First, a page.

I spent a good deal of time in Washington during these investigations, writing a series of articles on the Ohio Gang for The New Republic , of which I was then managing editor. The reck of corruption hung over the city, apparent to anybody whose nostrils were reasonably sensitive. The spearheads of the Senate investigations were the two able senators from Montana, Thomas J. Walsh and Burton K. Wheeler. I sat in the committee rooms day after day and saw these men put together a jigsaw puzzle, many of whose pieces had been hidden by others with ingenuity and foresight.
Walsh was austere and carefully groomed, impeccable, soft-voiced, polite; he carried a formidable amount ol information in his head. Wheeler was more the rough frontier type, with tousled hair and a truculent attitude toward a squirming witness. Both of them had superlative abilities as detective-prosecutors. On the theory that the investigations were just a Democratic plot, Republican members of the committees did what they could to impede proceedings. The small importance that Washington attached to the investigations in the beginning is shown by the fact that the senators were unceremoniously thrown out of an excellent room into an inferior one because the ladies of the Senate wanted the good one for a tea party.
The members of the Ohio Gang dosed ranks against the attack and tried hard to thwart the investigation, in spite of the fact that Fall had repeatedly refused to let Attorney General Daughcrty give an official ruling that his actions were legal; Fall had a well-founded fear that Daugherty would want a big share of the loot.
William J. Burns had been brought from New York, where he was head of the Burns Detective Agency (today thoroughly respectable), to head the Bureau of Investigation, which was wholeheartedly on the side of the Ohio Gang. Any member of Congress who expressed public criticism was subject to harassment. Senator La Follette’s office was rifled; a detective went to Montana to investigate Senator Wheeler with the hope, as he openly admitted to one or two people, of finding something there that could be used to blackmail him. Senator Walsh was called a scandalmonger and a character assassin; his past life was investigated, his phones tapped, his mail opened; and anonymous letters threatened his life. His daughter, wheeling his three-year-old granddaughter along the street, was intercepted by a stranger who threatened her with harm if she did not force her father to drop the investigation. Female detectives hung around the ladies’ room used by Senator Walsh’s secretaries, hoping Io pick up some valuable gossip.
The members of the Senate who were engaged in lhe investigation refused to be intimidated and went ahead with their work. Their first big break came with news from New Mexico that Secretary Fall’s cattle ranch was showing remarkable prosperity, though his neighbors, because of depression and drought, were turning their cattle loose to survive as best they could.
There was a crusading journalist in New Mexico, Carl Magee, owner of the Albuquerque Journal , who had been having trouble with Secretary Fall for some time. Magee had exposed various ways in which the power of the Department of the Interior was being used for the benefit of private interests in New Mexico, which enjoyed such privileges as the improper use of public land. Secretary Fall responded by trying to ruin Magee, and he almost succeeded. Banks, under Fall’s influence, called Magee’s loans without warning; he was harassed with successive suits for criminal libel; people who feared Fall’s power were afraid to entertain Magee and his wife socially, or to be entertained by them. In one of the criminal-libel cases, Magee was sentenced to a year in jail, though he was pardoned by the Governor of New Mexico, a Democrat.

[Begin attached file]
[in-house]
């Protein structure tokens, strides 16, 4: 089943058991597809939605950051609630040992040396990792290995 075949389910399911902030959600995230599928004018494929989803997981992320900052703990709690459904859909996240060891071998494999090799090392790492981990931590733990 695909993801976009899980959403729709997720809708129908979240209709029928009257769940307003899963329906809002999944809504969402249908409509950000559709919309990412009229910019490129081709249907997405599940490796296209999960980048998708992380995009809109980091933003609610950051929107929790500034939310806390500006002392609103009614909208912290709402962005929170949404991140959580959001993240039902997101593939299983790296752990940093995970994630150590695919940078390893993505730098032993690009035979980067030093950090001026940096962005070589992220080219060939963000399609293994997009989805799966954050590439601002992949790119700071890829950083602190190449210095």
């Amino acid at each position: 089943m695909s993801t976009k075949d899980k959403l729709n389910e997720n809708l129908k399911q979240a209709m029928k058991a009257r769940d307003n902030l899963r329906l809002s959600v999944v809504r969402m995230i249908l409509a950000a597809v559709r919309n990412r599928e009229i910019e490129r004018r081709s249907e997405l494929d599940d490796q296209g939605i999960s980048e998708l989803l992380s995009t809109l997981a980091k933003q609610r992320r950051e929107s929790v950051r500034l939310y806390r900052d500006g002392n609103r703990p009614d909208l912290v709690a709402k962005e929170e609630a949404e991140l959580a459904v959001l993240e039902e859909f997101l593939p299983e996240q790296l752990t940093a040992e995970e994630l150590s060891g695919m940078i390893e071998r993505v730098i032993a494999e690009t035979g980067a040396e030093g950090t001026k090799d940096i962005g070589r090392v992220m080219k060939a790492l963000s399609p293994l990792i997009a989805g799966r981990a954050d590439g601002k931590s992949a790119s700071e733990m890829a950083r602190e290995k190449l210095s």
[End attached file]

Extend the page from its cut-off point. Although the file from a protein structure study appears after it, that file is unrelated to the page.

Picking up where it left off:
Magee now came to Washington and told his story. In 1920, he reported, Fall had been practically bankrupt and thinking of resigning from the Senate for that reason. He had paid no taxes on his property for the past eight years. Yet now, only a few months later, he was buying additional land worth $124,000, paying his debts (often with $100 bills), building new fences, pouring expensive concrete gutters.
Senator Walsh was interested in where the money had come from. Fall, pleading illness, did not appear on the witness stand, but sent a sworn statement that gave a ready explanation: He had with some difficulty persuaded Ned McLean to lend him $100,000. Senator Walsh decided to check this statement.
McLean was in a dilemma. He didn’t want to lie, but he didn’t want to tell the truth either. He was in Palm Beach, trying desperately to avoid returning to Washington and sending back coded messages to his aides. Finally, he sent Walsh a report saying that he had indeed lent $100,000 to his dear friend, Secretary Fall.
Walsh came near to accepting his word, but then the touch of the bloodhound in him made him decide to go to Palm Beach and see McLean. Face to face, the young playboy wilted and told the truth. At Fall’s request he had in fact written checks totalling $100,000, but it was understood that these were never to be cashed and they had actually been returned to him uncancelled. Fall could not have paid for his new land with them; where did the money come from?
It came from me, said Doheny, hurrying across the country to save Fall’s neck. He had loaned his old friend $100,000 in cash. He had sent the money by his son, Edward L. Doheny, Jr., who had carried a small black satchel full of greenbacks from New York to Washington. Was this not a large amount to be handled so cavalierly? “Not to me,” said Croesus, with a grand wave. “A bagatelle to me … no more than twenty-five or fifty dollars to the ordinary individual.” And had he demanded no security? Certainly not; but after long thought he remembered that Fall had given an unsecured note for the amount. Where was the note? Days later it was produced, but with the signature torn off. Why no signature? Doheny explained that he feared he might die suddenly and that his hardhearted executors might press Fall for the money at an embarrassing moment.